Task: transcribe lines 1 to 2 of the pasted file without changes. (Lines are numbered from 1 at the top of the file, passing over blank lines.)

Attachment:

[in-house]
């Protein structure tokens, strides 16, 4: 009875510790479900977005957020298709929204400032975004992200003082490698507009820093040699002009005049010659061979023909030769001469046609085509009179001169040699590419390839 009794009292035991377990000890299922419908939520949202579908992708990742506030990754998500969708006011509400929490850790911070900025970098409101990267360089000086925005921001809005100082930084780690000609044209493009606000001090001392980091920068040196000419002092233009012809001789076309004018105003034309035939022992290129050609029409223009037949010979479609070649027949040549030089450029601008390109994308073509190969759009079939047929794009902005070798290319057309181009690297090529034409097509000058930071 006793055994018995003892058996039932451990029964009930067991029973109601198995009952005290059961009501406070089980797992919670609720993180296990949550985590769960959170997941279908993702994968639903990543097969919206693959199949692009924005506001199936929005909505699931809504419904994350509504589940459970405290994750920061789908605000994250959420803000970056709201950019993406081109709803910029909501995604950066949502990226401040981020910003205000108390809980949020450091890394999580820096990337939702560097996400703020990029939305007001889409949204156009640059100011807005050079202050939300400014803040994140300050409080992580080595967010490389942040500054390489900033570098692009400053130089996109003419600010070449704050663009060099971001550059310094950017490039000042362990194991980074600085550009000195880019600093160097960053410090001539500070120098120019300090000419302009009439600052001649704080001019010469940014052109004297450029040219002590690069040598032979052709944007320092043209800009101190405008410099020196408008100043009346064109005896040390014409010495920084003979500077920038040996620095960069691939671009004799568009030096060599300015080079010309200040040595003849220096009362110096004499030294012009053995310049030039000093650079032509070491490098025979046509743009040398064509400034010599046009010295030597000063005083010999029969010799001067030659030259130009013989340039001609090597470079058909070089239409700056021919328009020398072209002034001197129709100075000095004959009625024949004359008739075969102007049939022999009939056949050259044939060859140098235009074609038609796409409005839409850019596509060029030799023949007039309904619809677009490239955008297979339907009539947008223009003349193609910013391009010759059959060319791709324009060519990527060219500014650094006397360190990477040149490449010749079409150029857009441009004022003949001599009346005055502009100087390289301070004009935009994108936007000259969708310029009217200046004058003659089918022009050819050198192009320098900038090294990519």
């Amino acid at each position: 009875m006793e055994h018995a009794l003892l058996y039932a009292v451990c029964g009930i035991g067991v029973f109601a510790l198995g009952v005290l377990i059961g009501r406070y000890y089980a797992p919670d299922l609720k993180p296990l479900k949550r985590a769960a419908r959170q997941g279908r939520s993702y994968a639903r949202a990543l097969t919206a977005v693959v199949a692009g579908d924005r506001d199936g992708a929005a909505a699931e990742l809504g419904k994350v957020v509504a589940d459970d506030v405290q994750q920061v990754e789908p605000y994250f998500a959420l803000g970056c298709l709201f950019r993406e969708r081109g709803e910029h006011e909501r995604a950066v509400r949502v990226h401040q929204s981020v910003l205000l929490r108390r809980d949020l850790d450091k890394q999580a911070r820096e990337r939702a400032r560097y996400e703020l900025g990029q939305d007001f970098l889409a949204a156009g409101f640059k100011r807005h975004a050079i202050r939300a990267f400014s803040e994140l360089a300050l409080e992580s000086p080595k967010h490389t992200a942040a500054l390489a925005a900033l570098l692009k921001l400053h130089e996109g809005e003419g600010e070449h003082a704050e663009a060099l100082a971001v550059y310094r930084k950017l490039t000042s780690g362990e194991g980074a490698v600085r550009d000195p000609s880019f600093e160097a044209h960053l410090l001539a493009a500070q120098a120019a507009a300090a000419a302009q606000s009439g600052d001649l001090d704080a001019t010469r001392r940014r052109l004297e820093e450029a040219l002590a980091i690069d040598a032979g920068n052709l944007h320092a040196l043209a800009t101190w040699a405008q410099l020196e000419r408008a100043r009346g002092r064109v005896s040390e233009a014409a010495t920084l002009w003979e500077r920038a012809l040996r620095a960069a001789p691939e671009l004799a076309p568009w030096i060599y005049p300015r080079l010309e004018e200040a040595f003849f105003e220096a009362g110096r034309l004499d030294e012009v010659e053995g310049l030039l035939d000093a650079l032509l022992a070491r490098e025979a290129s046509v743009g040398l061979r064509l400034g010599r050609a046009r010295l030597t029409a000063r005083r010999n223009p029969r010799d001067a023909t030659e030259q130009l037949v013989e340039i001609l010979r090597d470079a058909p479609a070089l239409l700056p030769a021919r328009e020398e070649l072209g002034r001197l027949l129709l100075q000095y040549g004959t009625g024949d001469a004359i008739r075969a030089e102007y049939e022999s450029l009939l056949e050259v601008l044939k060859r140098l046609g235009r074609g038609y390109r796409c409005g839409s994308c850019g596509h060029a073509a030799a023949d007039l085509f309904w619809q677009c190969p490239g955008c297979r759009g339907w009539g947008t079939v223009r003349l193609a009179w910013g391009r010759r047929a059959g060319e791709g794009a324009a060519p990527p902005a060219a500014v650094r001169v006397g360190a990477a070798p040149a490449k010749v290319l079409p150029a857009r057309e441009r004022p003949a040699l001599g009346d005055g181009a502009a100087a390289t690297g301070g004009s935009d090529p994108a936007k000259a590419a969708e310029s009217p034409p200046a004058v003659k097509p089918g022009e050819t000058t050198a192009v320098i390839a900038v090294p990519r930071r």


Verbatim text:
[in-house]
């Protein structure tokens, strides 16, 4: 009875510790479900977005957020298709929204400032975004992200003082490698507009820093040699002009005049010659061979023909030769001469046609085509009179001169040699590419390839 009794009292035991377990000890299922419908939520949202579908992708990742506030990754998500969708006011509400929490850790911070900025970098409101990267360089000086925005921001809005100082930084780690000609044209493009606000001090001392980091920068040196000419002092233009012809001789076309004018105003034309035939022992290129050609029409223009037949010979479609070649027949040549030089450029601008390109994308073509190969759009079939047929794009902005070798290319057309181009690297090529034409097509000058930071 006793055994018995003892058996039932451990029964009930067991029973109601198995009952005290059961009501406070089980797992919670609720993180296990949550985590769960959170997941279908993702994968639903990543097969919206693959199949692009924005506001199936929005909505699931809504419904994350509504589940459970405290994750920061789908605000994250959420803000970056709201950019993406081109709803910029909501995604950066949502990226401040981020910003205000108390809980949020450091890394999580820096990337939702560097996400703020990029939305007001889409949204156009640059100011807005050079202050939300400014803040994140300050409080992580080595967010490389942040500054390489900033570098692009400053130089996109003419600010070449704050663009060099971001550059310094950017490039000042362990194991980074600085550009000195880019600093160097960053410090001539500070120098120019300090000419302009009439600052001649704080001019010469940014052109004297450029040219002590690069040598032979052709944007320092043209800009101190405008410099020196408008100043009346064109005896040390014409010495920084003979500077920038040996620095960069691939671009004799568009030096060599300015080079010309200040040595003849220096009362110096004499030294012009053995310049030039000093650079032509070491490098025979046509743009040398064509400034010599046009010295030597000063005083010999029969010799001067030659030259130009013989340039001609090597470079058909070089239409700056021919328009020398072209002034001197129709100075000095004959009625024949004359008739075969102007049939022999009939056949050259044939060859140098235009074609038609796409409005839409850019596509060029030799023949007039309904619809677009490239955008297979339907009539947008223009003349193609910013391009010759059959060319791709324009060519990527060219500014650094006397360190990477040149490449010749079409150029857009441009004022003949001599009346005055502009100087390289301070004009935009994108936007000259969708310029009217200046004058003659089918022009050819050198192009320098900038090294990519």